Friday, 21 September 2018

US Open Winner Naomi Osaka: Japanese or not Japanese?

In Japanese Studies, one of the first and most fundamental questions is to examine who is (and equally importantly who is not) considered to be "Japanese" - and why. Judging from the popularity of my post on Nobel Prize winner Kazuo Ishiguro, the issue of Japanese identity is also of interest to a lot of readers, so with this in mind I thought I'd analyse another famous "transnational" figure in the news, this time recent US Open winner Naomi Osaka.

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Unlike Ishiguro, whose parents are both Japanese, Osaka is a so-called "half" (ハーフ), the word used to describe those with one Japanese and one non-Japanese parent (Osaka's father is Haitian). As such, "half" describes the amount of "foreign blood"; the term "quarter" (クオータ), for example, points to someone who is "three-quarters" Japanese (i.e. has one non-Japanese grandparent, such as Namie Amuro). Osaka left Japan for America at age three, two years before Ishiguro left for the UK. Like Ishiguro, Osaka can't speak Japanese well though she says she understands the language better than her attempts at speaking in public suggest. In contrast, she is a huge fan of Japanese popular culture - Pokemon and manga - as well as green tea (ice-cream). Unlike Ishiguro, Osaka has Japanese citizenship, and had (in theory if not necessarily in practice) to choose between Japanese and US citizenship when she turned 22 since Japan does not recognise dual nationality (she chose Japan).

In the Ishiguro post, I introduced the classic "clover-leaf" (NEC) model of Japanese identity, in which nationality, race, and culture are deemed synonymous and form a "set." Using this model for Osaka we could say that Osaka satisfies the legal aspect, half satisfies the racial aspect, and perhaps half for the cultural aspect (represented by a circle and two triangles in the diagram below).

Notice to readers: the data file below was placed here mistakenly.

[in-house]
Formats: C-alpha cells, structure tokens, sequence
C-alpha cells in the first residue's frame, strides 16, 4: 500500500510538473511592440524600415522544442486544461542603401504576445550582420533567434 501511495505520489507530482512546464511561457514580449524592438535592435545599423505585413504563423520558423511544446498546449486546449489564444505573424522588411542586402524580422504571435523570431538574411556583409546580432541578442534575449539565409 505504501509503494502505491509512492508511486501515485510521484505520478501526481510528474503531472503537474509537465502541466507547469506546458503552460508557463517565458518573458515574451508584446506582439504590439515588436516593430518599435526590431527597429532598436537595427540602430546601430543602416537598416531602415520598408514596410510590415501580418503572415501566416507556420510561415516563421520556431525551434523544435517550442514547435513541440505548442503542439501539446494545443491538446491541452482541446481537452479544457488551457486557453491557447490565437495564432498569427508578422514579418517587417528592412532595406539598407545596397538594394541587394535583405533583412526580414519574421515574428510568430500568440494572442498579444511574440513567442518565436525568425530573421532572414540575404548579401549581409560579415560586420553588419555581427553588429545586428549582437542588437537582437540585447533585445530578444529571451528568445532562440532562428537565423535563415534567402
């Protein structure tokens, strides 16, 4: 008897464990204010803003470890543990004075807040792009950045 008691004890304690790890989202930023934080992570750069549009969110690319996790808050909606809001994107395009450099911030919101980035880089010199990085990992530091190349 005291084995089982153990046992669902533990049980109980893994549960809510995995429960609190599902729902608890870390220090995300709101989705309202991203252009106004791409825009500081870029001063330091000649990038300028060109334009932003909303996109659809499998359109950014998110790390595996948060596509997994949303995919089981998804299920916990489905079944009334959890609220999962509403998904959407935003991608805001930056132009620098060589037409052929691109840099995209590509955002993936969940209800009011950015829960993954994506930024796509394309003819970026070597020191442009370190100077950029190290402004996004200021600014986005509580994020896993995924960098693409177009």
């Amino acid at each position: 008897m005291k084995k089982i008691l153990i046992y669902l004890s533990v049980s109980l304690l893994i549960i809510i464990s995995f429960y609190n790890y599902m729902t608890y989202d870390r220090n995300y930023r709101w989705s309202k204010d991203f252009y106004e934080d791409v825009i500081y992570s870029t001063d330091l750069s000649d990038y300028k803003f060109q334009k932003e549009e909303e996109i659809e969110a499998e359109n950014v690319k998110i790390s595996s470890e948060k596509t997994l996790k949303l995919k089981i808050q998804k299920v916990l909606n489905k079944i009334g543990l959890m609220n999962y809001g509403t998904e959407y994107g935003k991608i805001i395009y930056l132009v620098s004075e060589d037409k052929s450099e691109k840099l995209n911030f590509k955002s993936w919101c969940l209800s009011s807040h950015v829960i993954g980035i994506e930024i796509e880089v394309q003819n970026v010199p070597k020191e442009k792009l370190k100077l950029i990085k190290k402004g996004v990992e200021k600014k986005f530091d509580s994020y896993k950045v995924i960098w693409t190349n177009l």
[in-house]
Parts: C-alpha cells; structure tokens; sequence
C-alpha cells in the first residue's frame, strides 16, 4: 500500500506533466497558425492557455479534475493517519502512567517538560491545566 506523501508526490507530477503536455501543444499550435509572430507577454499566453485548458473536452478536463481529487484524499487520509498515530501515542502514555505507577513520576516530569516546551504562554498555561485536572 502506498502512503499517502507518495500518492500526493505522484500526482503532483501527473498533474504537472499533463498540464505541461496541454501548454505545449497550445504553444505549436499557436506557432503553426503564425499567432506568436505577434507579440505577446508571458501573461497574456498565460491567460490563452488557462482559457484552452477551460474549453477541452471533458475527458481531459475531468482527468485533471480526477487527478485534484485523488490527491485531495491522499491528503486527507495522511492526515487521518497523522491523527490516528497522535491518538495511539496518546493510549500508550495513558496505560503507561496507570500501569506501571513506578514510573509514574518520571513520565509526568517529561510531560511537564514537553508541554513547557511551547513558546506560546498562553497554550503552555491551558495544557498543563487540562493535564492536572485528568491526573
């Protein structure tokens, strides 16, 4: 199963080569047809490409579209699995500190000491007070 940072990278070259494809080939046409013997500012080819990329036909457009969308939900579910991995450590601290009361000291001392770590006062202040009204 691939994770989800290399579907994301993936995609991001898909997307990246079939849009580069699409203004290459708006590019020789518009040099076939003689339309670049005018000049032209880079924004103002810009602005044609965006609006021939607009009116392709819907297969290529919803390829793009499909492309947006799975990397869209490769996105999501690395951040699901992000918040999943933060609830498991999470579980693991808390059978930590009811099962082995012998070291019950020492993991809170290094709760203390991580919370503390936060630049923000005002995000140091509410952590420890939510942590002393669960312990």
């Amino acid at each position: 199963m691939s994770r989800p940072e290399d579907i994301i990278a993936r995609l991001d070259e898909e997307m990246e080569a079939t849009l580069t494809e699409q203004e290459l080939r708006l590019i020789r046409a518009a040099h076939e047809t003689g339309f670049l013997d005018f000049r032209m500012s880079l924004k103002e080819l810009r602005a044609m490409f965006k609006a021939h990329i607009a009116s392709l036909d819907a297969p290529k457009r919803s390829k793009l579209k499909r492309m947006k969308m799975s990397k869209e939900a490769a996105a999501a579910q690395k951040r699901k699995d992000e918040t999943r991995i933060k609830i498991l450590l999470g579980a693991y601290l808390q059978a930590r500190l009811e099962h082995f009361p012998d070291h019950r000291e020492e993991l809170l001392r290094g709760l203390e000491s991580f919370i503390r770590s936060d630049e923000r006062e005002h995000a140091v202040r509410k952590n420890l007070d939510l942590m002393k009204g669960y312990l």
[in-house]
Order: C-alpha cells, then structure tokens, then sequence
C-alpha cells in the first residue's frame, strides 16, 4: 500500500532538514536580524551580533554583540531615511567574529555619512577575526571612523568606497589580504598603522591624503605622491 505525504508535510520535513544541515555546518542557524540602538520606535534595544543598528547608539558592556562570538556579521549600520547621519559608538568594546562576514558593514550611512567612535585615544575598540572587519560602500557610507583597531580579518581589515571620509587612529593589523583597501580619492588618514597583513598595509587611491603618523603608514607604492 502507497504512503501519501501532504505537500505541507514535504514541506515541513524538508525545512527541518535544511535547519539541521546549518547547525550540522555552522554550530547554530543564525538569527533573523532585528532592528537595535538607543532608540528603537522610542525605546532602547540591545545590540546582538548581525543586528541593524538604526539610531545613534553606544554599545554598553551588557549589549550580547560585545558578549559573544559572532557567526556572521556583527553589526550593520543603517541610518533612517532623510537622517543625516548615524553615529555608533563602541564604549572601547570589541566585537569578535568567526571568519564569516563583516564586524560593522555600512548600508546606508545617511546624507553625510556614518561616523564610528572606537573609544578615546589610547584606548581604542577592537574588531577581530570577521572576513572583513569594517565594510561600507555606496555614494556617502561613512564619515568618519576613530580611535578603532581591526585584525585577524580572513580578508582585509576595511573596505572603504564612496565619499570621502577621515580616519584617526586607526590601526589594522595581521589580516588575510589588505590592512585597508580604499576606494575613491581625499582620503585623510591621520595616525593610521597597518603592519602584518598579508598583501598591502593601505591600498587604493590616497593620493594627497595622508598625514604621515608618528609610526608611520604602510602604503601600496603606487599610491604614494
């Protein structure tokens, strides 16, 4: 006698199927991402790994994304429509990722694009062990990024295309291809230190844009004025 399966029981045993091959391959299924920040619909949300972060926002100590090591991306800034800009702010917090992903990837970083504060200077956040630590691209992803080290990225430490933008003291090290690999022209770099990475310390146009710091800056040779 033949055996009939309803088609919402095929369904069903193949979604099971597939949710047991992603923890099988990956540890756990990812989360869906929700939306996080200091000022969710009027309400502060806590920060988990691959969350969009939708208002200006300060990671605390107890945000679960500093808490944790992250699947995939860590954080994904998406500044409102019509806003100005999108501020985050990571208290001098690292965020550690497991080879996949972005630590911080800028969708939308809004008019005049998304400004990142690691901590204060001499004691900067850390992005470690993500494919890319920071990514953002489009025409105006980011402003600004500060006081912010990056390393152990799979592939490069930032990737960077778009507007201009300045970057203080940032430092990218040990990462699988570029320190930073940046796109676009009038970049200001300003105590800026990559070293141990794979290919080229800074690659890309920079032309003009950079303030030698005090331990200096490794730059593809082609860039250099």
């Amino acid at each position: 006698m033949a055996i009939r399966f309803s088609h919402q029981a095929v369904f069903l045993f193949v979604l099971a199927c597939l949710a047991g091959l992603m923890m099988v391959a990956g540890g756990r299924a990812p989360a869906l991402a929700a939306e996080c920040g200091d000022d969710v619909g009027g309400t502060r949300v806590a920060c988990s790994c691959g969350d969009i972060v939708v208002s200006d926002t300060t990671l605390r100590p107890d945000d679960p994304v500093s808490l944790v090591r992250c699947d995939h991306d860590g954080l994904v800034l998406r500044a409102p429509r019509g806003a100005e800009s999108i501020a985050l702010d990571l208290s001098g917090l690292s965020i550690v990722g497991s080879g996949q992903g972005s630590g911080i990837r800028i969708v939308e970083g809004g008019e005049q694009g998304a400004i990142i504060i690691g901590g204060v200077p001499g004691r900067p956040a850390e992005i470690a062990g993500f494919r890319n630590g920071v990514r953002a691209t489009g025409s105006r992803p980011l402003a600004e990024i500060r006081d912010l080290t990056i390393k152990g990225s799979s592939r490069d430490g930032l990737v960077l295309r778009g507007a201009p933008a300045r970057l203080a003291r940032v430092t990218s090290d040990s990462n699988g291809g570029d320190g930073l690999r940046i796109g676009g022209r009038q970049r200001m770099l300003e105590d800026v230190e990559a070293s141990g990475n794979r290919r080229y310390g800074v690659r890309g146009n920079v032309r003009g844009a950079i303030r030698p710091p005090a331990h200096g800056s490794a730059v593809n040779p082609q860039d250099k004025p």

Of course, this is only a very rough and undoubtedly outdated model; in practice, definitions of who is and is not Japanese vary from person to person and depend on the degree of importance they put on nationality, "blood", and culture (or other definers such as self-definition). Some Japanese for example, happily include "half" in the Japanese category while others don't. What is interesting though is how the Japanese media have suddenly moved to embrace Osaka as Japanese after her US success, despite being pretty lukewarm before that. In a Japanese article in the Huffington Post Waseda Professor (and "half") Naomi Iwase notes how the Japanese media are happy to embrace someone like Osaka as Japanese when it suits them, but at other times freely promote negative stereotypes such as foreigners as criminals in a society where discrimination (such as by landlords) against non-Japanese is by no means uncommon."

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What I personally find most disconcerting is that at the same time that foreign media such as the New York Times (here and here) talk about Osaka "bursting expectations" about and "redefining" what it means to be Japanese, the Japanese media is doing its best to "Japanise" Osaka by stressing her typical "Japanese qualities" such as perseverance, shyness, humility, and modesty while playing down or downright ignoring her non-Japanese traits. John G. Russell, in a superb article in the Japan Times, concurs, arguing that the Japanese media (including advertisers) have attempted to reimagine her as Japanese by erasing all markers of her black heritage. He interprets the attempt to present her less as “hāfu” (biracial) and more as Japanese as an attempt to claim her success for its own and thereby elevate Japan’s international standing.

This process of "Japanisation" (=assimilation) is also something I noticed during my research of Asian brides in Yamagata: it was common to see the women pressurised to shed their "foreignness" and assimilate quickly and thoroughly. This process of Japanisation of the foreign (in order to remove the sense of discomfort generated by an incomplete "clover leaf") was brilliantly described in Crafting Selves, a book by Dorinne Kondo, a Japanese-American with minimal Japanese who like Osaka was raised in the US. Below she describes her experience as a grad student in Japan:

"Errors, linguistic or cultural, were dealt with impatiently or with a startled look that seemed to say, 'Oh yes, you are American after all.' On the other hand, appropriately Japanese behaviours were rewarded with warm, positive reactions or with comments such as, 'You're more Japanese than the Japanese.' Even more frequently, correct behaviour was simply accepted as a matter of course. Naturally, I would understand, naturally I would behave correctly, for they presumed me to be, au fond, Japanese...I had to extricate myself from the conspiracy to rewrite my identity as Japanese" (Kondo 1990: 16-17)